Pearl draped tenderness
Another #Outlander inspired poem…
(ep 7 is rather inspiring)
WordPress says, seekers came to my blog wondering
‘how tall is Sam Heughan?’
They were looking for ‘Sam heughan butt’
and ‘Outlander vocabulary.’
Sam is 6’3″
His butt is not here.
He is not here either
But I once passed him on the highway
and didn’t pick him up.
He was stranded four hours.
I’ll bet he used some colourful
Outlander vocabulary then!
Seriously, I have written a popular poem about Sam, back when he was first cast as Jamie Fraser in the Outlander series. You may enjoy it! Diana did when she read it.
I also have a frequently visited blog post about Diana’s vocabulary in the Outlander series.
While Sam definitely has a very nice butt, there are no visuals here, but you may find some relief in assorted Outlander poems and other writings.
About the passing him on the highway, that’s true, too! August 2013 Sam came to BC to visit a relative near where I live. Read the details here.
on the back of my neck
pulling the ribbon with
your breath tangling
in the tendrils of my hair
tumbling to my
Another Outlander poem from ep 107 “The Wedding.”
Wake with the head ache.
Set willow bark shavings
simmering on the stove
fifteen minutes to a rich russet hue.
Steep for an hour, salicin leeching.
Sip all day the natural medicine.
Heal the head.
While I am a terrible gardener (I have no patience, and forget to water) I am intrigued with botanical medicines. In Outlander, the character of Claire is an expert in this area, and author Diana Gabaldon has studied thoroughly to make her books accurate. One of Claire’s stand-by medicines is willow bark tea, so when I saw willow bark for sale at the local health food store, I had to give it a try. It’s not bad tasting (just like willow smells, if that makes sense) and it does sooth a head ache, as well as keeping you hydrated.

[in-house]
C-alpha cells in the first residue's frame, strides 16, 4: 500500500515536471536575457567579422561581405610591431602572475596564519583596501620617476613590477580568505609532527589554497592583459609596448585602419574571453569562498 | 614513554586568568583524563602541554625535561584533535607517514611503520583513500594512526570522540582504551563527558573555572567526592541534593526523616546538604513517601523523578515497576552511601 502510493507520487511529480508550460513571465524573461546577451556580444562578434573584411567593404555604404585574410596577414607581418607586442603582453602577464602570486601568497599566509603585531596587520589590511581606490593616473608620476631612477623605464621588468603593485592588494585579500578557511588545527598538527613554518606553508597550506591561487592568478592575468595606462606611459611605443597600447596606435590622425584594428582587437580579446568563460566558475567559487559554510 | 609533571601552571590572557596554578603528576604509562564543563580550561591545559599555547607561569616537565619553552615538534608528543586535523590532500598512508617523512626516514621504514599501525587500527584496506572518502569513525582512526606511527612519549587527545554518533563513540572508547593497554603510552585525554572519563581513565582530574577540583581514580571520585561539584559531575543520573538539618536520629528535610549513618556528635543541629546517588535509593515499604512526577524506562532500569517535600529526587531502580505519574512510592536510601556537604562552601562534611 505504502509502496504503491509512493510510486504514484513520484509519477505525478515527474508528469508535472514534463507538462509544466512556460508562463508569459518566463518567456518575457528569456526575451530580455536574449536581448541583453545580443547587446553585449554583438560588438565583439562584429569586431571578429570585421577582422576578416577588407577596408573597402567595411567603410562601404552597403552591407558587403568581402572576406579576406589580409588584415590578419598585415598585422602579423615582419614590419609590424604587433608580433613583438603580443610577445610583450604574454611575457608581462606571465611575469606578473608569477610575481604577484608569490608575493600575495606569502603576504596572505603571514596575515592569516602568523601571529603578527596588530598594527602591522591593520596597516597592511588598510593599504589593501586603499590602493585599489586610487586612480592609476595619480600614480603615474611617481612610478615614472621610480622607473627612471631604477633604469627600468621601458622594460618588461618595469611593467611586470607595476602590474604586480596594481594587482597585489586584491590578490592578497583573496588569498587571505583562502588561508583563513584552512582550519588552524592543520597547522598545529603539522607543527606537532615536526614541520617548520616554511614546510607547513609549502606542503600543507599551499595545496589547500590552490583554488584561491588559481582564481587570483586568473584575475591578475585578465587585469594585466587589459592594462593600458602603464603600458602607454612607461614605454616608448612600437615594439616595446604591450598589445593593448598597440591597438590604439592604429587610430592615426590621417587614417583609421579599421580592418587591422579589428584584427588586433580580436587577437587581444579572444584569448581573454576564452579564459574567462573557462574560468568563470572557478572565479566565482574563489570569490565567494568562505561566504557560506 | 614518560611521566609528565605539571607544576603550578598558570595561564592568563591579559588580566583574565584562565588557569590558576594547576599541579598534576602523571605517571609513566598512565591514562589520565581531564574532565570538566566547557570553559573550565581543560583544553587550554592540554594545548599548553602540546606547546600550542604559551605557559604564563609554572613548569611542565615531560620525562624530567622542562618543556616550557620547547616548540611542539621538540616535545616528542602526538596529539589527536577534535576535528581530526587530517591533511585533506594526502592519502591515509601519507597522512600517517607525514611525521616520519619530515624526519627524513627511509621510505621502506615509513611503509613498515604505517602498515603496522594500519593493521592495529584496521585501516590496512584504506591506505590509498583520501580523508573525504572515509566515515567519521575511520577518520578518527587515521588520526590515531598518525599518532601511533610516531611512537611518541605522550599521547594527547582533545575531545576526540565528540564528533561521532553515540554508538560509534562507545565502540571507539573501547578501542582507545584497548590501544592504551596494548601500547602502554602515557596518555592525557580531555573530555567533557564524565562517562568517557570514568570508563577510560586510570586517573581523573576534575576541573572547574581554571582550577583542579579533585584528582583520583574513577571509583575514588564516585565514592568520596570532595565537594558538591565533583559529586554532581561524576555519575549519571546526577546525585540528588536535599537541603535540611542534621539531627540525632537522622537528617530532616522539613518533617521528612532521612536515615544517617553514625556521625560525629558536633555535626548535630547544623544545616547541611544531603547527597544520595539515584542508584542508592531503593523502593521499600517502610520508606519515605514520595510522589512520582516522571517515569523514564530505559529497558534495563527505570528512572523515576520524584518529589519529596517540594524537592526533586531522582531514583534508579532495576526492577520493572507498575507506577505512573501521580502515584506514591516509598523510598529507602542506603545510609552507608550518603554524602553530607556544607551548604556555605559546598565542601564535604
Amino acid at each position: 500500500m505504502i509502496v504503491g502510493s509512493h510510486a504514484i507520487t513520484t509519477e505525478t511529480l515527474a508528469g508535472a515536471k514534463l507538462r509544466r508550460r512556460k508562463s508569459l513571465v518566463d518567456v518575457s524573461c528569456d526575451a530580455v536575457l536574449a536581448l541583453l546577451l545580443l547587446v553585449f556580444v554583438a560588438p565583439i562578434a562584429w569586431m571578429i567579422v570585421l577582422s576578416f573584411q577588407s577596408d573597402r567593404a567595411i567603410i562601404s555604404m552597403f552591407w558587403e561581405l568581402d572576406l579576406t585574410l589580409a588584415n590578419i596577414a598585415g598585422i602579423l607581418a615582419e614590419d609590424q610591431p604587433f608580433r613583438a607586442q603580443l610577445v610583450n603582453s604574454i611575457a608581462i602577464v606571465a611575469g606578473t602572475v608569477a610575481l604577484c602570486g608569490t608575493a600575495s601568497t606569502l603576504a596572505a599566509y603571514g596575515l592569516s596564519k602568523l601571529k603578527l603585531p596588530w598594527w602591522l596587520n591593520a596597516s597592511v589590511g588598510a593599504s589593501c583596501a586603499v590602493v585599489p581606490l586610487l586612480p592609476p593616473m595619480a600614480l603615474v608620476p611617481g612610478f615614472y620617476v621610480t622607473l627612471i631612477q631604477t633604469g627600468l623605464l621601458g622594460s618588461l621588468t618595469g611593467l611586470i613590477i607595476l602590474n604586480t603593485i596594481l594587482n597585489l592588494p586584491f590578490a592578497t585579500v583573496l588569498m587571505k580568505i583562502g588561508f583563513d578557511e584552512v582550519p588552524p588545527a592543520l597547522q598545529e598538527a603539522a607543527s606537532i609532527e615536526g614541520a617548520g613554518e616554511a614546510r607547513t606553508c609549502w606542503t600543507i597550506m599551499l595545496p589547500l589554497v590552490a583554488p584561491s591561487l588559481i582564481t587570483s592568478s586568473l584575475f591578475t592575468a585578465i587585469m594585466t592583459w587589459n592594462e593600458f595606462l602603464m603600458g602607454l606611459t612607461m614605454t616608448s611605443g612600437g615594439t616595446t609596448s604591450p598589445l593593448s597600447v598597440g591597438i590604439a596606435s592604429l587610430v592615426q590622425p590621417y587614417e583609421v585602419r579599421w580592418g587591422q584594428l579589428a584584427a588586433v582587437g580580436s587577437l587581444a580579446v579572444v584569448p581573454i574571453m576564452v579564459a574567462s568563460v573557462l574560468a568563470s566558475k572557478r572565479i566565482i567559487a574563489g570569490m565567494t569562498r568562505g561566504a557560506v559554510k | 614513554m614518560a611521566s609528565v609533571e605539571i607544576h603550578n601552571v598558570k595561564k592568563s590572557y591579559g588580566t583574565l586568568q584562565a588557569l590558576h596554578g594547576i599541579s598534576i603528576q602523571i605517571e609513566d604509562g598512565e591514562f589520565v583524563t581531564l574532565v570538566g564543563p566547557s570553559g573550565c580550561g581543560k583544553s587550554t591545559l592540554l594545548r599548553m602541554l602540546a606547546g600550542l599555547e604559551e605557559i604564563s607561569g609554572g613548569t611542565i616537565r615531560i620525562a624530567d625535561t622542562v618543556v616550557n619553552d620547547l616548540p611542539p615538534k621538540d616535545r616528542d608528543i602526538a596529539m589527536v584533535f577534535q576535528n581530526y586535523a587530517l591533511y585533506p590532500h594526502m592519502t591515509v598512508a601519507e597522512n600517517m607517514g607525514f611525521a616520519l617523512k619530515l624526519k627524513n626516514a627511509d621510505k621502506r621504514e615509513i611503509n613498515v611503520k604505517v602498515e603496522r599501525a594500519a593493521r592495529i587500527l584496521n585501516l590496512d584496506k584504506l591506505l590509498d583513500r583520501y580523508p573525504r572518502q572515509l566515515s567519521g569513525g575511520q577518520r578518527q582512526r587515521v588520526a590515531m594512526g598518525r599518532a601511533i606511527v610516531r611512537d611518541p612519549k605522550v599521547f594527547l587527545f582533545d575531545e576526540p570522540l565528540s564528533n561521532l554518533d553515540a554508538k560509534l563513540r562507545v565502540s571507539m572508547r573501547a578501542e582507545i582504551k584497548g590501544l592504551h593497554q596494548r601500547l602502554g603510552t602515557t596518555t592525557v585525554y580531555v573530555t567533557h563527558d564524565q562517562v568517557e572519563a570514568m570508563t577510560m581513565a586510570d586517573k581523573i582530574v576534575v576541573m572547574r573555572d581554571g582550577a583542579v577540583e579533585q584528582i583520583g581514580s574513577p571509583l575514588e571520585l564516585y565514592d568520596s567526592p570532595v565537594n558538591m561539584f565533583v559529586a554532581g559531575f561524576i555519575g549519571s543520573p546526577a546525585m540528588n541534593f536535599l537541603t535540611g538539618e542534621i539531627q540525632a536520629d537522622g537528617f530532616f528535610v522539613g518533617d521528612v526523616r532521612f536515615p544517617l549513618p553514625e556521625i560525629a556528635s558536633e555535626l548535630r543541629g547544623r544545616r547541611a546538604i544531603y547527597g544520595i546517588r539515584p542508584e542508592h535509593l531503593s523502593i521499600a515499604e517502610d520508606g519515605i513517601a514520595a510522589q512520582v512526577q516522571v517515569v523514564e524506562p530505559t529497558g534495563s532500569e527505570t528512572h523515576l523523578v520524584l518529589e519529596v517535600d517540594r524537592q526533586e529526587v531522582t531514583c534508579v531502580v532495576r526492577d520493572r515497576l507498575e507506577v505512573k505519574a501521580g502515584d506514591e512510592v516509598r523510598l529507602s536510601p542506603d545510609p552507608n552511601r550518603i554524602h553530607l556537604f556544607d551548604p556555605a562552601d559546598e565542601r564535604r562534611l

“I want to look,”
the focus of
a slow, studious circle
with a glint in his eye,
thankful for circumstance
that made her
Another poem based on Diana Gabaldon’s Outlander; this one based on Ron Moore’s TV series, specifically episode 107, “The Wedding.”
I should probably give credit to Diana Gabaldon, who responded to a question about how she knows so much about human interaction. This was her response.
Between you and me,
there is respect,
and respect has room
But let there be
between you and me,
for what lies
is going to be
Another #Outlander poem.
Re: ch 15
(I confess, I missed this speech in ep 107. I trust it will show up eventually).
I have been knitting on the picket line, and have listed five scarves for sale on eBay. They’re various lengths, widths, and colours, all based on the scarf Claire wears outdoors in episode 103 “The Gathering” of the Outlander TV series. They each start at an auction price of $29.99, or a Buy-It-Now at $40.
As an added bonus, you can see me modelling the scarves in my belly dancing wig! 🙂 You know you want to see what I look like without white, fuchsia and blue hair, right? <g>
Here is the link to the scarves on my eBay seller’s page
So that ^ link has expired, but I still have some scarves for sale, so if you’re interested in one, drop me a line via either the ABOUT or CONTACT pages and I’ll get back to you. Eventually I’ll try to upload photos to this page.
For you crafty types who end up on this page because you want to make one, most of mine were knit in garter stitch over 15-25 stitches (depending on whether you want a cowl that doesn’t wrap, or a scarf that does) using 25 mm needles. To get Claire’s look above pick a chunky yarn of your choice, plus a coordinating worsted weight, use both together to cast on 15-18 (as you like), knit away until you run out of yarn (a meter to 1.5 meters), then whipstitch the ends together. You can add a twist if you like for a mobius strip, which does lie nicely on the shoulders, I must say.
Very easy! The costuming department was in a real hurry when they commissioned all these scarves, and I’m not sure I’ve seen one on the show that couldn’t have been knit in a day. I chose fancy chunky yarns- nice German boucles or variegated types to go with a solid worsted. You might prefer all solids like Claire has on.
“Score one for the pig,” she said,
but a hunter limping, partially gored
not prudent from the perspective
of a boar.
A roar marks the victory:
Geordie’s blood stains the earth
entrails pour onto leaves
at what is the more satisfying score
for the boar.
An Outlander poem, based on TV show ep 104 “The Gathering”